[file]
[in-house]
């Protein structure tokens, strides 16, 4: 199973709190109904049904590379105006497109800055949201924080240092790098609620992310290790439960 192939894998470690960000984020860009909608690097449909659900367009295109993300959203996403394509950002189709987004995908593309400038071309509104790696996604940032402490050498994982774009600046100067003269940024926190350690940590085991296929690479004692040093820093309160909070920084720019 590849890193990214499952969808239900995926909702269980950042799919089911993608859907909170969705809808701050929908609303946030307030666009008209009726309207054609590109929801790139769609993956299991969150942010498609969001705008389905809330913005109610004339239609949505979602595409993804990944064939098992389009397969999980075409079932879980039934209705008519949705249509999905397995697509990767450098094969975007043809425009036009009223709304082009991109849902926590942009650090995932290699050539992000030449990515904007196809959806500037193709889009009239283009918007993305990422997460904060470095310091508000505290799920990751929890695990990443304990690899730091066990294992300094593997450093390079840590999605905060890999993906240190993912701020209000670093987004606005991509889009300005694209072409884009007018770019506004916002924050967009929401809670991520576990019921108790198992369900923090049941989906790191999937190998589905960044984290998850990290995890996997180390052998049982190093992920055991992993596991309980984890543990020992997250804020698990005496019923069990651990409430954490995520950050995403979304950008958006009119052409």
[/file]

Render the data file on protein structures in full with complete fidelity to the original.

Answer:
[in-house]
């Protein structure tokens, strides 16, 4: 199973709190109904049904590379105006497109800055949201924080240092790098609620992310290790439960 192939894998470690960000984020860009909608690097449909659900367009295109993300959203996403394509950002189709987004995908593309400038071309509104790696996604940032402490050498994982774009600046100067003269940024926190350690940590085991296929690479004692040093820093309160909070920084720019 590849890193990214499952969808239900995926909702269980950042799919089911993608859907909170969705809808701050929908609303946030307030666009008209009726309207054609590109929801790139769609993956299991969150942010498609969001705008389905809330913005109610004339239609949505979602595409993804990944064939098992389009397969999980075409079932879980039934209705008519949705249509999905397995697509990767450098094969975007043809425009036009009223709304082009991109849902926590942009650090995932290699050539992000030449990515904007196809959806500037193709889009009239283009918007993305990422997460904060470095310091508000505290799920990751929890695990990443304990690899730091066990294992300094593997450093390079840590999605905060890999993906240190993912701020209000670093987004606005991509889009300005694209072409884009007018770019506004916002924050967009929401809670991520576990019921108790198992369900923090049941989906790191999937190998589905960044984290998850990290995890996997180390052998049982190093992920055991992993596991309980984890543990020992997250804020698990005496019923069990651990409430954490995520950050995403979304950008958006009119052409």